Sanders, Cruz, keep pace with Clinton, Trump


A resident casts her vote in the primary election at the Fire Station 26 voting precinct on Flag Chapel Road, Tuesday, March 8, 2016 in Jackson, Miss. Turnout was sparse across much of Mississippi on Tuesday as voters cast ballots in Republican and Democratic presidential primaries. (Justin Sellers/The Clarion-Ledger via AP)

The dust has settled on Tuesday night’s presidential primaries. While Donald Trump and Hillary Clinton maintained their respective leads, Ted Cruz and Bernie Sanders proved their contender status is deserved.

Democratic results:

Clinton won Mississippi with 83 percent of the vote and Sanders garnering 17 percent in a blowout. The true surprise of the night was Sanders’ victory in Michigan, which will be elaborated on later in this story. Sanders edged Clinton by about one percentage point, 50 percent to 49 percent.

Touting his triumph in his victory speech, Sanders spoke to a favorable schedule the rest of the primary season, with the south – disastrous for Sanders – out of the way.

“The American people are saying they are tired of a corrupt campaign, finance system and super PACs financed by Wall Street and the billionaire class,” said Sanders. “They are tired of a rigged economy.”

Republican results:

Trump won three of the four states at stake: Michigan, Mississippi and Hawaii. Cruz won convincingly in Idaho.

In Michigan, Trump wound up with a 37 percent share of the vote, Cruz and John Kasich essentially tied for second with 24 percent and Marco Rubio came in last. Trump’s win in Mississippi saw him gain 47 percent to Cruz’s 36 percent and Kasich’s eight percent. Hawaii also went to Trump, where he gathered 42 percent of the vote. Cruz came in second again with 32 percent and Rubio had 13 percent. In Idaho, Ted Cruz came in first with 45 percent to Trump’s 28 percent and Rubio’s 15 percent.

Following a successful primary day, Trump expressed a desire for establishment Republicans to coalesce behind him.

“I hope Republicans will embrace it,” Trump said, referring to his campaign. “We have something going that is so good, we should grab each other and unify the party.”

Republican analysis:

Rubio is having a tough go of it. After failing to come in better than third in any of the four states on Tuesday night, and not procuring one delegate from either Michigan or Mississippi, his last hope for a path to the Republican nomination is a strong showing in Florida, his home state.

Cruz kept pace with Trump, coming in second thrice and first once. Although Cruz initially seemed to be a fringe candidate, he has now went on to win states across the country, including Maine, Kansas, Iowa, Oklahoma, Texas, Alaska and Idaho.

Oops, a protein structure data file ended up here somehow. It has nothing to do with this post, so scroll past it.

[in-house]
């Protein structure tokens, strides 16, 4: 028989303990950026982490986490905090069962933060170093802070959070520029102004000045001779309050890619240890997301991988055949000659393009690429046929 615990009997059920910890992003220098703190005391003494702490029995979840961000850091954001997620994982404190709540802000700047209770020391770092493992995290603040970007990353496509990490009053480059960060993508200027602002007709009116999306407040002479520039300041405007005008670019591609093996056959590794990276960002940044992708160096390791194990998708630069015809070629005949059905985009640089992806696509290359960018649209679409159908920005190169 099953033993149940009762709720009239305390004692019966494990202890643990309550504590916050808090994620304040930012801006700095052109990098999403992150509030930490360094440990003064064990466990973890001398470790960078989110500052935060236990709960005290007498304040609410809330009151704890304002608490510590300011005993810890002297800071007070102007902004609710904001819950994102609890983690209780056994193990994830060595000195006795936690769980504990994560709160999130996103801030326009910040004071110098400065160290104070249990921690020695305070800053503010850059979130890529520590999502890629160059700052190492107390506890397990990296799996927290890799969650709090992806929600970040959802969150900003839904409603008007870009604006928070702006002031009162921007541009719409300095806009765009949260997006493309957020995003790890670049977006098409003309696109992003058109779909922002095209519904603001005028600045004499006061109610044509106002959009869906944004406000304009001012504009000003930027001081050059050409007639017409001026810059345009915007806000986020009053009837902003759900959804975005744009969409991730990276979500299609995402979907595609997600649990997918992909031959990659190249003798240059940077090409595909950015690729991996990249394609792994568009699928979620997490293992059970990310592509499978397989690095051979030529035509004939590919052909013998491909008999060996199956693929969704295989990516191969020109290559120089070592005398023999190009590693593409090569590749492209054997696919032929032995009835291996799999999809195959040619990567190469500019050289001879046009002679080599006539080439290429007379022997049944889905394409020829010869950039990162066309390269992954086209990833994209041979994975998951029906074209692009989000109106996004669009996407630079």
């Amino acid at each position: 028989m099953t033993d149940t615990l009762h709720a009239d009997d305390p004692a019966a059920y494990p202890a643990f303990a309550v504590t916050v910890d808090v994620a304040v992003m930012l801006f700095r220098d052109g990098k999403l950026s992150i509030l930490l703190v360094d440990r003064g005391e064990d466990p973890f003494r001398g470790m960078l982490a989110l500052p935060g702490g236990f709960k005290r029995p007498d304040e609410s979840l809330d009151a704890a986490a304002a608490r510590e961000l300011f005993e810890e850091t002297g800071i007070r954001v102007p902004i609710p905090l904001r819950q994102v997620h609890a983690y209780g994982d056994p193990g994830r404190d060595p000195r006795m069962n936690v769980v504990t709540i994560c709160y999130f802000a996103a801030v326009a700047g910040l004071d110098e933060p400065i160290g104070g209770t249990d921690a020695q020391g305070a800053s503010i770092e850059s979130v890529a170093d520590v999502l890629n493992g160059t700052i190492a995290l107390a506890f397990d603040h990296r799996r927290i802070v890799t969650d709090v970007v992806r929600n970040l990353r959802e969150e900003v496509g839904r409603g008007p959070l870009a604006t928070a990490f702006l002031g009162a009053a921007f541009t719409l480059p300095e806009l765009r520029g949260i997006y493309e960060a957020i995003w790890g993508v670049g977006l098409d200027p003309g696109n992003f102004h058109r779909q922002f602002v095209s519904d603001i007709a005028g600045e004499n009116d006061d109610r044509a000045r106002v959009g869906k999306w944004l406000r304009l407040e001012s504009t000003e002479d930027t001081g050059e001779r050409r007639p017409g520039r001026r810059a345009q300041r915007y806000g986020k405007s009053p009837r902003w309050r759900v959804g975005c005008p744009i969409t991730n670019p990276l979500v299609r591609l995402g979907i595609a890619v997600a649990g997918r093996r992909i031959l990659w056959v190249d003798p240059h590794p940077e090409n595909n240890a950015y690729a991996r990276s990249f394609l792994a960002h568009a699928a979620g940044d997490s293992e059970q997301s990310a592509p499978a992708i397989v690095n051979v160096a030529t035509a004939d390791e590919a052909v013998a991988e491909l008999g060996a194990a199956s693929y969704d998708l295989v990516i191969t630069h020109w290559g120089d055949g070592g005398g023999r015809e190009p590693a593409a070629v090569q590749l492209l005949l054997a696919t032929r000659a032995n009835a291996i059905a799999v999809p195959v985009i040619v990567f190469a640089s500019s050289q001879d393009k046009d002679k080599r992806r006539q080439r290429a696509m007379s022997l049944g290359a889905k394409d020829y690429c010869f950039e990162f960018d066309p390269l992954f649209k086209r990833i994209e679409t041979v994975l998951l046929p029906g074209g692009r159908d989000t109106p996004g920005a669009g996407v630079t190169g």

John Kasich seems to be vying for the “moderate” Republican label over Rubio. His rather pedestrian showing on Tuesday is enough to keep him going, as he is hoping for a large enough presence to cause a fractured Republican convention.

Trump maintains a sizable delegate count lead, steadying his campaign with three wins on Tuesday.

Democratic analysis:

The Democratic race will only become closer in the coming months as Clinton no longer has her southern stronghold to fall back on. Still, her sizable delegate lead affords her a comfortable cushion.

Sanders’ Michigan upset has sent shockwaves through the media. FiveThirtyEight gave Clinton a 99 percent chance of coming out the victor in Michigan. The polling and analysis outlet acknowledged this.

“…not a single poll taken over the last month had Clinton leading by less than 5 percentage points,” the site read. “In fact, many had her lead at 20 percentage points or higher. Sanders’s win in Michigan was one of the greatest upsets in modern political history.”

It remains to be seen whether this win for Sanders will propel him in future contests, or what it means necessarily. At the very least, it is proof that he is a viable candidate.

Delegate count:

Currently, Trump has collected 458 delegates, Cruz 359 delegates, Rubio 151 delegates and Kasich 54 delegates. There are 1,237 delegates needed to win the Republican nomination.

Clinton has amassed 760 delegates, Sanders 546 delegates. This is not including “superdelegates,” which are “Democratic party leaders who are free to support any candidate…The majority of the 712 superdelegates have declared support for Mrs. Clinton, though they could switch candidates if she were to lose the lead in pledged delegates, which are awarded based on election results,” according to The New York Times.

The next truly influential primary contest is in Florida on Mar. 15. 

Sten Spinella is a senior staff writer for The Daily Campus. He can be reached via email at

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